9000 particles at 40 ms/frame

    This more than doubles the performance

    And this is still completely naive checking. I'm going to partition the screen soon, and that should massively, massively increase performance
    Where are you learning all of this openCL stuff?
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  16. Post #1216
    Gold Member
    Darwin226's Avatar
    January 2009
    3,870 Posts
    so, when enabling the opencl optimisations

    "-cl-strict-aliasing -cl-mad-enable -cl-unsafe-math-optimizations"

    9000 particles at 40 ms/frame

    This more than doubles the performance

    And this is still completely naive checking. I'm going to partition the screen soon, and that should massively, massively increase performance
    I'm actually kind of getting excited :D
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  17. Post #1217
    ASK ME ABOUT MY PLAYBOOK INSTEAD OF COLLEGE
    icantread49's Avatar
    April 2011
    1,616 Posts
    So Marmalade 6.0.0 just came out, and of course I tried it due to all the fixes and new features, but they broke some core functionality in very odd ways, so now I have to go back to 5.2.2 and wait for 6.0.1. Good job Marmalade devs. If only they open-sourced a couple of their minor modules, I'd be able to stick with 6.0.0 and contribute the fixes.
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  18. Post #1218
    Icedshot's Avatar
    April 2010
    2,224 Posts
    Where are you learning all of this openCL stuff?
    After you learn the nuts and bolts of the opencl api (its not actually *that* complex), its mostly just a many, many threaded C process with a few caveats and considerations to remember.

    The khronos website as well. It provides excellent documentation to opencl functions and parameters

    Initially to begin i found a simple tutorial that took me through the stages of loading and executing an opencl program. After that, there was a fair bit of practice (its quite easy to make mistakes), as well as experimenting with settings and such. But after you get down the core concepts, its mostly the same from program to program, and after a short while it becomes much easier to work with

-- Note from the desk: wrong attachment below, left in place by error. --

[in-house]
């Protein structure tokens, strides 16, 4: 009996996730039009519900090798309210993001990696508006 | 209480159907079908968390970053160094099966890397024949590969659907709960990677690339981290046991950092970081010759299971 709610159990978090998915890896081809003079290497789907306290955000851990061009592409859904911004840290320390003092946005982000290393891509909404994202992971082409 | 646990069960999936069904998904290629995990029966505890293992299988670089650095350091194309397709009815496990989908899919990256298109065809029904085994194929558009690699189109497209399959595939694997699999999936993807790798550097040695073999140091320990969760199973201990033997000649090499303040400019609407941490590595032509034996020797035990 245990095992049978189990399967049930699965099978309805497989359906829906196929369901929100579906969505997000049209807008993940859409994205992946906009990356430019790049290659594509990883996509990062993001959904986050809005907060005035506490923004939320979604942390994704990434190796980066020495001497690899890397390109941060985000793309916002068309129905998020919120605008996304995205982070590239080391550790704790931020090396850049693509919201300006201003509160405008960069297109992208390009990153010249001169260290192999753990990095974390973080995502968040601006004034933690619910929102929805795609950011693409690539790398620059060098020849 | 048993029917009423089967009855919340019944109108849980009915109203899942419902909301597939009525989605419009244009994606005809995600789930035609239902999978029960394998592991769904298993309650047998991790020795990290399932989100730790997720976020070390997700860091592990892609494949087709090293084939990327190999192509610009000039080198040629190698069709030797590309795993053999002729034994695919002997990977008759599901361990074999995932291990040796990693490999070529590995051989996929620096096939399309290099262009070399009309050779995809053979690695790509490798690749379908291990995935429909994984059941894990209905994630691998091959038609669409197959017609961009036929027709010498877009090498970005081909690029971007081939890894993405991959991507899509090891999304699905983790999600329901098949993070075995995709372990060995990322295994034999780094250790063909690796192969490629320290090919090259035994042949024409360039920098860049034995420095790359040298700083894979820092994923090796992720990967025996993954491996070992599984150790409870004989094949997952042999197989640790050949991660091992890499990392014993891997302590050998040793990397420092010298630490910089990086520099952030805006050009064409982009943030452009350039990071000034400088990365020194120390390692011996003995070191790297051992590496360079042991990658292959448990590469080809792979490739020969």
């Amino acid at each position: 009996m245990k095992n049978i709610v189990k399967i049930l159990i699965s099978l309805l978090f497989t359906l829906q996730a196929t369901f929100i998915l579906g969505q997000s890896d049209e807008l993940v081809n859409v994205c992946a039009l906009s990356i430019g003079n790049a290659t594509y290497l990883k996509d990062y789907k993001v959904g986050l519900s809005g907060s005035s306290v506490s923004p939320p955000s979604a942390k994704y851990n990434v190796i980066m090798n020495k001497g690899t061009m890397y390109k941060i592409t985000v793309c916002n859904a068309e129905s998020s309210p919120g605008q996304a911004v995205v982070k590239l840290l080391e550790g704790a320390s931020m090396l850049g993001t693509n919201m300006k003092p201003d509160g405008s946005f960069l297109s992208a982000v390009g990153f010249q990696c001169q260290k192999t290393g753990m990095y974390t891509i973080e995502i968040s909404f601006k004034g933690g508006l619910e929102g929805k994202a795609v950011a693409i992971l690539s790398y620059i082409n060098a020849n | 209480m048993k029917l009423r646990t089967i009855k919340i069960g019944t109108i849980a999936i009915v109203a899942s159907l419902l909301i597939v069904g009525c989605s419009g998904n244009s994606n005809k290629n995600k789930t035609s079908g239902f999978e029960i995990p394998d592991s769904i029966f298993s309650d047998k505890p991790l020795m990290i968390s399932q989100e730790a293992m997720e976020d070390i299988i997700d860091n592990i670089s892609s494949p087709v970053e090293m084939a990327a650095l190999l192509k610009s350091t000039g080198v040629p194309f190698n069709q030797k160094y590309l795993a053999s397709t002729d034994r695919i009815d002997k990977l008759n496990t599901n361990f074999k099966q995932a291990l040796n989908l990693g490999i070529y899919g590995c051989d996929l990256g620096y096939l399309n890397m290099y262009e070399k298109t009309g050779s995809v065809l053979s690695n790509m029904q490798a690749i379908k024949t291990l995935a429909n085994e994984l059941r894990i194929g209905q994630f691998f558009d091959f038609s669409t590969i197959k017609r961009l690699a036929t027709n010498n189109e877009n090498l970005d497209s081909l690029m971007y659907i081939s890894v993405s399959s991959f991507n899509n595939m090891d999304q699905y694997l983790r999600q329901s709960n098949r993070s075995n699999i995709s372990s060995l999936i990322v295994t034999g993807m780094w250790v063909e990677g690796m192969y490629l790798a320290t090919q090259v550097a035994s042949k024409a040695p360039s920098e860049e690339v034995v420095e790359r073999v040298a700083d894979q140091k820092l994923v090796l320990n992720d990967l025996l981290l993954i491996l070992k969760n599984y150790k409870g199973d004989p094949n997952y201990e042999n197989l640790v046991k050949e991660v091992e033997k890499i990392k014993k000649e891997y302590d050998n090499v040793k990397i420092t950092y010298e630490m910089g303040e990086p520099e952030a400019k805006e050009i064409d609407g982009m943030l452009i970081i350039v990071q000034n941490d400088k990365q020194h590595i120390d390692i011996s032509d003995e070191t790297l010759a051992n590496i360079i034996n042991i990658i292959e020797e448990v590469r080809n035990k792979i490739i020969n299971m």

Most of what i find out now is screwing around, looking at the opencl quick reference guide, as well as reading the occasional article on how to improve gpgpu programs (less branching!)

    http://www.khronos.org/files/opencl-...rence-card.pdf (ati beta drivers only)
    http://www.khronos.org/files/opencl-...rence-card.pdf (nvidia doesn't support extended 64 bit atomics >.>)
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  19. Post #1219
    Gold Member
    ryandaniels's Avatar
    December 2006
    3,888 Posts
    I'd also say that the vendors (ATI/AMD, Nvidia, etc) seem to provide some very good information in their respective OpenCL sections of their websites. Especially important for fine tuning your software for different implementations of OpenCL, once you get to that point in development.
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  20. Post #1220
    Gold Member
    Lexic's Avatar
    March 2009
    6,043 Posts
    Where did you get that from anyways?
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  21. Post #1221
    BOSSMAN
    leontodd's Avatar
    January 2009
    4,385 Posts
    I got that on the 20th too but on the 30th I received one talking about the compliance updates and it said:
    We will email you individually to confirm your personal delivery date as soon as we are able to. We will continue to share generic information, but recognise that it is the detailed specific information to your order that is most important to you.
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  22. Post #1222

    February 2007
    112 Posts
    After you learn the nuts and bolts of the opencl api (its not actually *that* complex), its mostly just a many, many threaded C process with a few caveats and considerations to remember.
    I ran into an awesome one today: OpenCL does no checks whatsoever on the size of the buffer that you're working with from within the kernels themselves like even regular C will do. I allocated buffers 1,2,3,4 and 5 all in sequence, and ran a few kernels against clusters of them. I ran a kernel that indexed into buffer 4 outside of it's range and instead of blowing up OpenCL just followed the memory indexing and started writing random shit to buffer 2.

    Fun stuff, but it's great when you figure out the problems and things just sort of click.
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  23. Post #1223
    Tautika's Avatar
    January 2010
    143 Posts
    Ok so I have a question for you guys. Next year I'm going to university and following Computer Science. I'm really excited, even more since I started lurking this thread (it's awesome) so I wanted to start doing programming stuff already. They will be teaching Java next year (at least the first semesters, later on also Pascal and C and some other stuff) So I thought I'd find some nice tutorials and just go with it and get started. (are these any good http://eclipsetutorial.sourceforge.n...beginner.html? Also found 'thenewboston' on youtube, how are those tutorials?)